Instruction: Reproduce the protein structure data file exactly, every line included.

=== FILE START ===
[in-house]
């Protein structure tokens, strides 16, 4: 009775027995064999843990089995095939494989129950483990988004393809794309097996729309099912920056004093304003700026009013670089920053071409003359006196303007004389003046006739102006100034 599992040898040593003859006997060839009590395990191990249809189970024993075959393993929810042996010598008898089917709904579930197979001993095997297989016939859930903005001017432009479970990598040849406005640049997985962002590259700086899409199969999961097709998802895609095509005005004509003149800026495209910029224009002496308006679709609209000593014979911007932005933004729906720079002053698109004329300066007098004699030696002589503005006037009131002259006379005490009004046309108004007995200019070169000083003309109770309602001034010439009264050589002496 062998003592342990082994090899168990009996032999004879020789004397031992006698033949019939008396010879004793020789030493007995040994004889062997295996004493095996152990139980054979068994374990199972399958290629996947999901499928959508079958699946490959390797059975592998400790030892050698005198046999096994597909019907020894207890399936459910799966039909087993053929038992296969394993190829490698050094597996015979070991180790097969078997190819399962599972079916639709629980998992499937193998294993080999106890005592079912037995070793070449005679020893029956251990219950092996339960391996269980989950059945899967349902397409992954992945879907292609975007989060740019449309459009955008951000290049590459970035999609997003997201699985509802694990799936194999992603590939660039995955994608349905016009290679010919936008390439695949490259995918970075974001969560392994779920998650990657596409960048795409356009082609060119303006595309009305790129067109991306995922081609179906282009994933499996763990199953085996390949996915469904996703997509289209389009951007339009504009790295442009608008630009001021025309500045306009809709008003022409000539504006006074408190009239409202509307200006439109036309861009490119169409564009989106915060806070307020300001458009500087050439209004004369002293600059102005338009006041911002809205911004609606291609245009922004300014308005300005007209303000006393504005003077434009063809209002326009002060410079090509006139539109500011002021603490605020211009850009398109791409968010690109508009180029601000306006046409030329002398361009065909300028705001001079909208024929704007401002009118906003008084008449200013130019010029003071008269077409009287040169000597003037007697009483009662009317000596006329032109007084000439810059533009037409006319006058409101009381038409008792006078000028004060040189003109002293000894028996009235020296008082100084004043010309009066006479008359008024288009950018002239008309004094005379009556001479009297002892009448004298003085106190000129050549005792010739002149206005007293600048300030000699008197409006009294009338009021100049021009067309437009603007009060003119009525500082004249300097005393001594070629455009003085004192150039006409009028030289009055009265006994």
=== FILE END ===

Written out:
[in-house]
């Protein structure tokens, strides 16, 4: 009775027995064999843990089995095939494989129950483990988004393809794309097996729309099912920056004093304003700026009013670089920053071409003359006196303007004389003046006739102006100034 599992040898040593003859006997060839009590395990191990249809189970024993075959393993929810042996010598008898089917709904579930197979001993095997297989016939859930903005001017432009479970990598040849406005640049997985962002590259700086899409199969999961097709998802895609095509005005004509003149800026495209910029224009002496308006679709609209000593014979911007932005933004729906720079002053698109004329300066007098004699030696002589503005006037009131002259006379005490009004046309108004007995200019070169000083003309109770309602001034010439009264050589002496 062998003592342990082994090899168990009996032999004879020789004397031992006698033949019939008396010879004793020789030493007995040994004889062997295996004493095996152990139980054979068994374990199972399958290629996947999901499928959508079958699946490959390797059975592998400790030892050698005198046999096994597909019907020894207890399936459910799966039909087993053929038992296969394993190829490698050094597996015979070991180790097969078997190819399962599972079916639709629980998992499937193998294993080999106890005592079912037995070793070449005679020893029956251990219950092996339960391996269980989950059945899967349902397409992954992945879907292609975007989060740019449309459009955008951000290049590459970035999609997003997201699985509802694990799936194999992603590939660039995955994608349905016009290679010919936008390439695949490259995918970075974001969560392994779920998650990657596409960048795409356009082609060119303006595309009305790129067109991306995922081609179906282009994933499996763990199953085996390949996915469904996703997509289209389009951007339009504009790295442009608008630009001021025309500045306009809709008003022409000539504006006074408190009239409202509307200006439109036309861009490119169409564009989106915060806070307020300001458009500087050439209004004369002293600059102005338009006041911002809205911004609606291609245009922004300014308005300005007209303000006393504005003077434009063809209002326009002060410079090509006139539109500011002021603490605020211009850009398109791409968010690109508009180029601000306006046409030329002398361009065909300028705001001079909208024929704007401002009118906003008084008449200013130019010029003071008269077409009287040169000597003037007697009483009662009317000596006329032109007084000439810059533009037409006319006058409101009381038409008792006078000028004060040189003109002293000894028996009235020296008082100084004043010309009066006479008359008024288009950018002239008309004094005379009556001479009297002892009448004298003085106190000129050549005792010739002149206005007293600048300030000699008197409006009294009338009021100049021009067309437009603007009060003119009525500082004249300097005393001594070629455009003085004192150039006409009028030289009055009265006994």